2012-07-30 at 16:05
City looks to extend licence agreement to allow Horizon access to NorWesters
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There may be calls for a moratorium on wind-farm projects in Ontario, but the City of Thunder Bay has asked the province to extend a temporary agreement with the province to allow Horizon Wind Limited Partnership access to its proposed turbine farm site on the Nor’Wester Mountain Range.
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City council on Monday is expected to vote on a five-year extension of the 2007 licence agreement, which would allow Horizon access to the site via Little Norway Road.
The company needs to visit the site to do both preparatory work and test and studies associated with the controversial project.
Under terms of the deal the Toronto-based energy company would reimburse the city the annual $1,250 licensing fee owed to the province.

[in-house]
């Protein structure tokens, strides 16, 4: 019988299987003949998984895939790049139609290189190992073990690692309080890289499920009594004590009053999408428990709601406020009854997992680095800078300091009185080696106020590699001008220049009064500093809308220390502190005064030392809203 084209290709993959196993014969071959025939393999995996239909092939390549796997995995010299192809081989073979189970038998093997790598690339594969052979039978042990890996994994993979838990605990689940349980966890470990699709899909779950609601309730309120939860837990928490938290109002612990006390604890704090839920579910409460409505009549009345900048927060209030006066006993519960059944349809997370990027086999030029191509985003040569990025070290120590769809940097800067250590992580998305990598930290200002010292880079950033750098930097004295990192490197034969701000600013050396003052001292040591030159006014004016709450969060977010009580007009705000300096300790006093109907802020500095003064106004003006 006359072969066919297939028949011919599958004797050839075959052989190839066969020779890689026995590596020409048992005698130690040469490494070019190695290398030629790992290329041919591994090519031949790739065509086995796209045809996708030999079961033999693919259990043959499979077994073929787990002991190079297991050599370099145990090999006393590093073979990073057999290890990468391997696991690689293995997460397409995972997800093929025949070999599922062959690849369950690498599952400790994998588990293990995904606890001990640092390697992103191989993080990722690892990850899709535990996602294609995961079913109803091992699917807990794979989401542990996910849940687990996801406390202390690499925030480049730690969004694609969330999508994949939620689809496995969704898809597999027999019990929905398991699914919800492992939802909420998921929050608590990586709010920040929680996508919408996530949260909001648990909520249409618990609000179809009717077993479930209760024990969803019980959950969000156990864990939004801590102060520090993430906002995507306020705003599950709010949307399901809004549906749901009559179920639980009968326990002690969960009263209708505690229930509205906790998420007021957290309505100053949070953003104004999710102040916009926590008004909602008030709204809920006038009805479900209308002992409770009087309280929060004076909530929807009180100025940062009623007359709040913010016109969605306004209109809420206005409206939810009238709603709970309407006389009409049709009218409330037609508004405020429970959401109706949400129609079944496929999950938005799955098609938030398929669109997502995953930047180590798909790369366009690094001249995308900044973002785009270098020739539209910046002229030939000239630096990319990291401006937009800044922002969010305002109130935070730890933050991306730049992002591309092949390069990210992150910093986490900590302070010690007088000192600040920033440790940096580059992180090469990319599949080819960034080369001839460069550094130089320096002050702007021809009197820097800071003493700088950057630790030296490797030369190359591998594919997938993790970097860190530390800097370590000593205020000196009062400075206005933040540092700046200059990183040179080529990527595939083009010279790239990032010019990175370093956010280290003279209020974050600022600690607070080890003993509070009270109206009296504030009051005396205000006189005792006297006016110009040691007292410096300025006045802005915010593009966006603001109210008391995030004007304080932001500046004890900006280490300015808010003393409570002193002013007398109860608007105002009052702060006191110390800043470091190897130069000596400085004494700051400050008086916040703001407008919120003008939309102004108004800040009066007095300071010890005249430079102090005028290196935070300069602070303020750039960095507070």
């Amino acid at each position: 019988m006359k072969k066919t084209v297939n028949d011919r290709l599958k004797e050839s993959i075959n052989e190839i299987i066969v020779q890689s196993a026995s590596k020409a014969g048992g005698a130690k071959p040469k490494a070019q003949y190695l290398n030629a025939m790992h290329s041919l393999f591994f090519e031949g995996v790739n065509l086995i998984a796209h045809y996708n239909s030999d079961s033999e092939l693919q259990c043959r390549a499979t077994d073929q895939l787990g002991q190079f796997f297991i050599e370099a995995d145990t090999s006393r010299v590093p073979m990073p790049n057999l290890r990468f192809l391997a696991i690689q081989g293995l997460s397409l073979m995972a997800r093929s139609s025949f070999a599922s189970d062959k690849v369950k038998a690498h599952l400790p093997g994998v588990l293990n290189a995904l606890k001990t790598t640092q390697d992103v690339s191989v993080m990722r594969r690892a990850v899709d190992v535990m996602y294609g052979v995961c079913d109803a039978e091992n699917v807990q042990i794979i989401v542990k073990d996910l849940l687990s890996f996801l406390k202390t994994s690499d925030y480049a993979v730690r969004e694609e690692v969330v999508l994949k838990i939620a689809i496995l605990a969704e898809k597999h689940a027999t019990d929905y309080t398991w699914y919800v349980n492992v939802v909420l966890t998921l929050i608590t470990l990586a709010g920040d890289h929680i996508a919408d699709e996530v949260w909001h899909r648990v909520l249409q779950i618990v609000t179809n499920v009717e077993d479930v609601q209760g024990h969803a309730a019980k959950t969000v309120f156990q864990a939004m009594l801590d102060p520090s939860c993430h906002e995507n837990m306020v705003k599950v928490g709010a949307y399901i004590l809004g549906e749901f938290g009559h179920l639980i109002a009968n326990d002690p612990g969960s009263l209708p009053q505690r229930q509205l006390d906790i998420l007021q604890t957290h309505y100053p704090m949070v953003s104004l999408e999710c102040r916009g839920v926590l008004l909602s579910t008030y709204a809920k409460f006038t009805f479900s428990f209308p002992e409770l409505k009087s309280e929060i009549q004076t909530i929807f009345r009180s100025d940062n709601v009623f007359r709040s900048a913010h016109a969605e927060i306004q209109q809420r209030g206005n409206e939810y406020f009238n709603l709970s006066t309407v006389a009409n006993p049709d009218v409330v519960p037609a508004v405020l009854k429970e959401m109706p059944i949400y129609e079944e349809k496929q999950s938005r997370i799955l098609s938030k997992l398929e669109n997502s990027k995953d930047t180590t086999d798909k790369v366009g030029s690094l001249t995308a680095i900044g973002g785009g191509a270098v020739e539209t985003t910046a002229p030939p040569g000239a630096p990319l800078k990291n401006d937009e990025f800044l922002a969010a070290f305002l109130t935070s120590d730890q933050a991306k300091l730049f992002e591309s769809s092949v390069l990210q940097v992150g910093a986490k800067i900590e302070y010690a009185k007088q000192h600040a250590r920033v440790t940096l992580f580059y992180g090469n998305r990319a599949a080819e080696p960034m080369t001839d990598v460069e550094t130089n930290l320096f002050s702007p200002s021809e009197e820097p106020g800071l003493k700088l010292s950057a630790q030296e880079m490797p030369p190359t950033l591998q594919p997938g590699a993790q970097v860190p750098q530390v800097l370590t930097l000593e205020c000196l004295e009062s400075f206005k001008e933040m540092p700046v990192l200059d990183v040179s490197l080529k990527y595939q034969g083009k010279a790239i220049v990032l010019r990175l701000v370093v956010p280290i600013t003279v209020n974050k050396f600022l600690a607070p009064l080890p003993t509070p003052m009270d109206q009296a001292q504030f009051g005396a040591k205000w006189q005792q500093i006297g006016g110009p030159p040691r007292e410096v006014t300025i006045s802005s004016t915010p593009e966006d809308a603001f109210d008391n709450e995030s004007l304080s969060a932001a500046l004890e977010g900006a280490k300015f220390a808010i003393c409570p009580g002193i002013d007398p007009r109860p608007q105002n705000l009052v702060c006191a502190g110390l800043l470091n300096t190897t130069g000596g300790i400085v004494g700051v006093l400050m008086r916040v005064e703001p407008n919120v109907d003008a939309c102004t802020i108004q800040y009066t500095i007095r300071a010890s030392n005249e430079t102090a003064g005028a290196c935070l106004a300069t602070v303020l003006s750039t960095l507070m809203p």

The deal will only be valid until Horizon completes its permanent access route via Loch Lomond Road.
In 2011 the two sides finally agreed to a 25-year lease agreement that allow the company to build on lands situated in Neebing Township, but owned by the city.
The deal earns Thunder Bay $25,000 annually in rent for the property, whether or not turbines are built. But nearby residents have fought the multi-million development, claiming the proposed turbines pose a health risk and are too close to nearby homes.
Recently Health Canada has indicated it will conduct a study on turbine health risks and have asked the province to hold off approval of any new projects until the results are known.
Horizon has until Sept. 2, 2014 to build at least one turbine, or the city may terminate the lease.
In 2010, when city councillors voted to re-structure the original lease agreement, Horizon sued the city for $126 million, a lawsuit that was ultimately dropped when the company and city worked out a new deal.
The city may also end the proposed licence agreement by giving Horizon a three-month written notice.
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